Holding a Set on the River, what do you do here?
Decision Point: In a Tournament, you raise from Early Position with 10♠10♥. MP2 calls, the Button calls, and the Big Blind calls. The Flop comes 4♠5♥10♦. The Big Blind checks and you bet. MP2 folds, the Button folds, and the Big Blind calls. The Turn is the 7♠. The Big Blind checks, you bet, and the Big Blind calls. The River is the A♥. The Big Blind bets. Action is on you, what do you do here?
Pro Answer: We raised preflop, got multiple callers and then flopped top set. We bet both the flop and the turn and were called by the player in the Big Blind. Our opponent leads into us when the ace comes on the river.
Most casual players are far too passive when an opponent leads into them on the river and they hold a strong hand, but not the nuts. It’s true that some of the time our opponent holds 23, 86, 63 or AA and we are beat.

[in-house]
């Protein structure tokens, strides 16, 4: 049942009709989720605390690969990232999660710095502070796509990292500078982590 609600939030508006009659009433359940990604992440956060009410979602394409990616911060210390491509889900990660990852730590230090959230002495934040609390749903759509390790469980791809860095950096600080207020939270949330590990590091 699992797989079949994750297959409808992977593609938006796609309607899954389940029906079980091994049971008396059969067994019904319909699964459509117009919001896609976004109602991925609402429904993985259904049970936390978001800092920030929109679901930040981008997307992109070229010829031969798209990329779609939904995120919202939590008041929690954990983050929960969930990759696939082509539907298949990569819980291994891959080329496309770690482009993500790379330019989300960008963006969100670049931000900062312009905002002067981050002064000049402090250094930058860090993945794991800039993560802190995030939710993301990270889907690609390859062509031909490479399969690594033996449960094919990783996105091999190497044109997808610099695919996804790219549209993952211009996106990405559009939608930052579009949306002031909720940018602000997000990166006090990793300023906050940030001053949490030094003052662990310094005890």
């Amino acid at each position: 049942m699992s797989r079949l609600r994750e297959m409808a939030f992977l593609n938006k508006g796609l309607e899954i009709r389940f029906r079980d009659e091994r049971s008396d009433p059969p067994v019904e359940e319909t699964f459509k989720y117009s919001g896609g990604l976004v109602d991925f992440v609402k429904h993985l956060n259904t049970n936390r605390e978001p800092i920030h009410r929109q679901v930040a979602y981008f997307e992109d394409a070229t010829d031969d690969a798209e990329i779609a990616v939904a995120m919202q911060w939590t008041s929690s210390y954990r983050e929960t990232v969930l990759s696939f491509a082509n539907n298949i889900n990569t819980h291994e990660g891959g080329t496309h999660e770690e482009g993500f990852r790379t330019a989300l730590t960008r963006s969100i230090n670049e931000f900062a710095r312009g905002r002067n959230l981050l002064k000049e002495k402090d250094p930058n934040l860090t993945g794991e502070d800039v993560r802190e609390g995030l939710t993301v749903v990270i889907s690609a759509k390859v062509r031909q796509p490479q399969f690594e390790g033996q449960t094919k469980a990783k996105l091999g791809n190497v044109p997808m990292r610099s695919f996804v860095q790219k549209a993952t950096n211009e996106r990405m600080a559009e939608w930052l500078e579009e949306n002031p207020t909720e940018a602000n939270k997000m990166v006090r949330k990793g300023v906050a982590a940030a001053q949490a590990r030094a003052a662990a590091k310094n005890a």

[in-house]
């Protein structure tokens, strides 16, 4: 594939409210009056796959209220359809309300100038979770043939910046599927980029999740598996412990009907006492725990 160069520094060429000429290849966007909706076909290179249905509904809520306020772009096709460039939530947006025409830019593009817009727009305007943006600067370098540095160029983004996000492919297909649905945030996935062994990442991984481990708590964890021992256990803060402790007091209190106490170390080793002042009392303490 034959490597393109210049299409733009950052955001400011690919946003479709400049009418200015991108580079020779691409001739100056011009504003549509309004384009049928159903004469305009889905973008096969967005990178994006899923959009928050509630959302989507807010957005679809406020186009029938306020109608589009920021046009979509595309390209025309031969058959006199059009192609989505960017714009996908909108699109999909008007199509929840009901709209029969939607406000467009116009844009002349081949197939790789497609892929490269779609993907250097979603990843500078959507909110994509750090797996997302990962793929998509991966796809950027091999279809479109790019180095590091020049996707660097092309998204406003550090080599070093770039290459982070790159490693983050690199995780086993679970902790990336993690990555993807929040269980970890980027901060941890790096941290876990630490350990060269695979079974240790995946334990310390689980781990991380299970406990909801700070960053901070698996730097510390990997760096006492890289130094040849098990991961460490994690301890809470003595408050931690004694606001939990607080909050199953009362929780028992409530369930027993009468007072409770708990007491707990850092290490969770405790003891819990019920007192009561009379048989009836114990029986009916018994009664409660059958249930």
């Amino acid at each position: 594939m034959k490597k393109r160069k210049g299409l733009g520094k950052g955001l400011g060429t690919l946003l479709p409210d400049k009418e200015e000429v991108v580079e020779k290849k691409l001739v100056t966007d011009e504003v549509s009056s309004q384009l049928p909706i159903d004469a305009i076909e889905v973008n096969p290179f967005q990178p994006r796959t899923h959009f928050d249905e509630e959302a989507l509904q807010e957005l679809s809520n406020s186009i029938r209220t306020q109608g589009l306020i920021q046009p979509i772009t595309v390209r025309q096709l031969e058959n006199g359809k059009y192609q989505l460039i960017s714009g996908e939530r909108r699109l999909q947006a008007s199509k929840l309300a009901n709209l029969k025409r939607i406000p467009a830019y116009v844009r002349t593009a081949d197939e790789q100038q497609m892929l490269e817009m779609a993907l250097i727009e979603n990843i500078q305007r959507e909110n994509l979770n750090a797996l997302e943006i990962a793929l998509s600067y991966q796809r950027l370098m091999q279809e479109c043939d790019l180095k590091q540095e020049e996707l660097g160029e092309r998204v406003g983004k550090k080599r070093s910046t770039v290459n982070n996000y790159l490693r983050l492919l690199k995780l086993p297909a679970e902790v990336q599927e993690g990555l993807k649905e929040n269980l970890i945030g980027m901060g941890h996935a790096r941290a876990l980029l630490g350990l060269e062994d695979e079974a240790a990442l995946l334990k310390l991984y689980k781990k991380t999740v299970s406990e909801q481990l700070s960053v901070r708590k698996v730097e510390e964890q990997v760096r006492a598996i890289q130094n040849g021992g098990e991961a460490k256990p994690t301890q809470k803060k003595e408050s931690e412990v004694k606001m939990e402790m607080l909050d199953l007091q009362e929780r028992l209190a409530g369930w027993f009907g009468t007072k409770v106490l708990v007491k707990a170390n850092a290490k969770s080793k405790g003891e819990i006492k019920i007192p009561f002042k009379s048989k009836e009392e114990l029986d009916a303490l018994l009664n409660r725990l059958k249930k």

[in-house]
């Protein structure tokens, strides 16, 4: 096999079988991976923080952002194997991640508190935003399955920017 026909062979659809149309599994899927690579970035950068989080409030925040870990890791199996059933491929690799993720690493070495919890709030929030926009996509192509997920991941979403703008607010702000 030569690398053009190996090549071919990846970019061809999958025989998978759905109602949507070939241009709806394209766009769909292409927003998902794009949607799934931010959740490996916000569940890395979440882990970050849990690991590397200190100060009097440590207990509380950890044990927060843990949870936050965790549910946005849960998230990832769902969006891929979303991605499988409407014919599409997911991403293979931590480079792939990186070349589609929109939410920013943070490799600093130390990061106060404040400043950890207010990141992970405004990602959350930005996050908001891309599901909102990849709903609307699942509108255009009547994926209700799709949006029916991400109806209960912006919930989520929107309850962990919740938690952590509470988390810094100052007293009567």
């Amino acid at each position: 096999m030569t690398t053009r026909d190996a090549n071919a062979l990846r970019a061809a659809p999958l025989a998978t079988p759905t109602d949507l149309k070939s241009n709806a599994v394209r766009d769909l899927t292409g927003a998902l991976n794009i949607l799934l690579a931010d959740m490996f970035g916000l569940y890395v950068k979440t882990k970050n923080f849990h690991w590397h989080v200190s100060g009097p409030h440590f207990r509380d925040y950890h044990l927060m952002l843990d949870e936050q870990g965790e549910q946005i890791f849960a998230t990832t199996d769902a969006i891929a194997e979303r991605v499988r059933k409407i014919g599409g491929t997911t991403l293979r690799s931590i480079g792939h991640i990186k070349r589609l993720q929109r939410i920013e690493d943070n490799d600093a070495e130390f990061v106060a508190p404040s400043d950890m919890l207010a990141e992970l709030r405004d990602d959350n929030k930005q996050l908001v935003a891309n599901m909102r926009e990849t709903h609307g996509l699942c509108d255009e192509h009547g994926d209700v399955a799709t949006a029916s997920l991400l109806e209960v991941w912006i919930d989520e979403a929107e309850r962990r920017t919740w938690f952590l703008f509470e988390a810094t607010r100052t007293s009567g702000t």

However, those hands are a very small portion of our opponent’s overall range. Far more often they have lower sets, two pair, or one pair hands.
Raising allows us to get additional value from many of the hands that we have beat. Hands like lower sets (44 and 55) and two pair (A4, A5, AT, 45) will usually call a river raise.
This occurs far more frequently than our opponent holding a straight or top set, since there are many more hand combinations that make two pair and lower sets than there are combinations that make a straight or top set.
Raising on the river for value is the best play.
What would you do here?
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